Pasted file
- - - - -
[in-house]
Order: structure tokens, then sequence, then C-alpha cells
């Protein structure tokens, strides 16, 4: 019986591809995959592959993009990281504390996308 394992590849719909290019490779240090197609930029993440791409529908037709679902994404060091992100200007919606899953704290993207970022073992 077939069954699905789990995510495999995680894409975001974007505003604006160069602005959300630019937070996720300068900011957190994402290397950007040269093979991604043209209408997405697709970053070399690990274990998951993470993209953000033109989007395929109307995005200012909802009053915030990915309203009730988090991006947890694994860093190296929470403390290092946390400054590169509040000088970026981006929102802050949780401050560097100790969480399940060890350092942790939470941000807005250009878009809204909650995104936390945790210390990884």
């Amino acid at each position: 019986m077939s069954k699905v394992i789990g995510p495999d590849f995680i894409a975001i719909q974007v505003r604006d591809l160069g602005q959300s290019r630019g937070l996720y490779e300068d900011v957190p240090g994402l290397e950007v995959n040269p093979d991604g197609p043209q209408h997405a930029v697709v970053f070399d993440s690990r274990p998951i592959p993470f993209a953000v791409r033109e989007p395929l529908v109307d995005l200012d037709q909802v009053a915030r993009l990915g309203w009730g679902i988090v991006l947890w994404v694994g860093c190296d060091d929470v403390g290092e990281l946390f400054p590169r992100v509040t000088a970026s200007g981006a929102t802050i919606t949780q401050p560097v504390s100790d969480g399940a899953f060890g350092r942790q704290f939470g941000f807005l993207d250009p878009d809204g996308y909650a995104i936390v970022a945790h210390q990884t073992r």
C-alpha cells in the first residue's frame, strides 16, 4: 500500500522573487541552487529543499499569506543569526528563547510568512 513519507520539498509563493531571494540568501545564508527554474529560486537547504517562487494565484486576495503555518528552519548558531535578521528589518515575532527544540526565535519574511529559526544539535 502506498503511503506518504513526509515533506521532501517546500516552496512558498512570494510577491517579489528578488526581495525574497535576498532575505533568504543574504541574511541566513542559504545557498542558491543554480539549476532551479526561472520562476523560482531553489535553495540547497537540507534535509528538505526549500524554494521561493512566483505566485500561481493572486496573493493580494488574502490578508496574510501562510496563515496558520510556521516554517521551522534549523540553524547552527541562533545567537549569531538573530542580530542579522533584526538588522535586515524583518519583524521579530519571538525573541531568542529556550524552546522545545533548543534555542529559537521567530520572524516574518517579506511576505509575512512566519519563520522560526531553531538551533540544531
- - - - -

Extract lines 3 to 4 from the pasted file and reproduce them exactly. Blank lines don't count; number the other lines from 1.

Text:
């Protein structure tokens, strides 16, 4: 019986591809995959592959993009990281504390996308 394992590849719909290019490779240090197609930029993440791409529908037709679902994404060091992100200007919606899953704290993207970022073992 077939069954699905789990995510495999995680894409975001974007505003604006160069602005959300630019937070996720300068900011957190994402290397950007040269093979991604043209209408997405697709970053070399690990274990998951993470993209953000033109989007395929109307995005200012909802009053915030990915309203009730988090991006947890694994860093190296929470403390290092946390400054590169509040000088970026981006929102802050949780401050560097100790969480399940060890350092942790939470941000807005250009878009809204909650995104936390945790210390990884």
């Amino acid at each position: 019986m077939s069954k699905v394992i789990g995510p495999d590849f995680i894409a975001i719909q974007v505003r604006d591809l160069g602005q959300s290019r630019g937070l996720y490779e300068d900011v957190p240090g994402l290397e950007v995959n040269p093979d991604g197609p043209q209408h997405a930029v697709v970053f070399d993440s690990r274990p998951i592959p993470f993209a953000v791409r033109e989007p395929l529908v109307d995005l200012d037709q909802v009053a915030r993009l990915g309203w009730g679902i988090v991006l947890w994404v694994g860093c190296d060091d929470v403390g290092e990281l946390f400054p590169r992100v509040t000088a970026s200007g981006a929102t802050i919606t949780q401050p560097v504390s100790d969480g399940a899953f060890g350092r942790q704290f939470g941000f807005l993207d250009p878009d809204g996308y909650a995104i936390v970022a945790h210390q990884t073992r």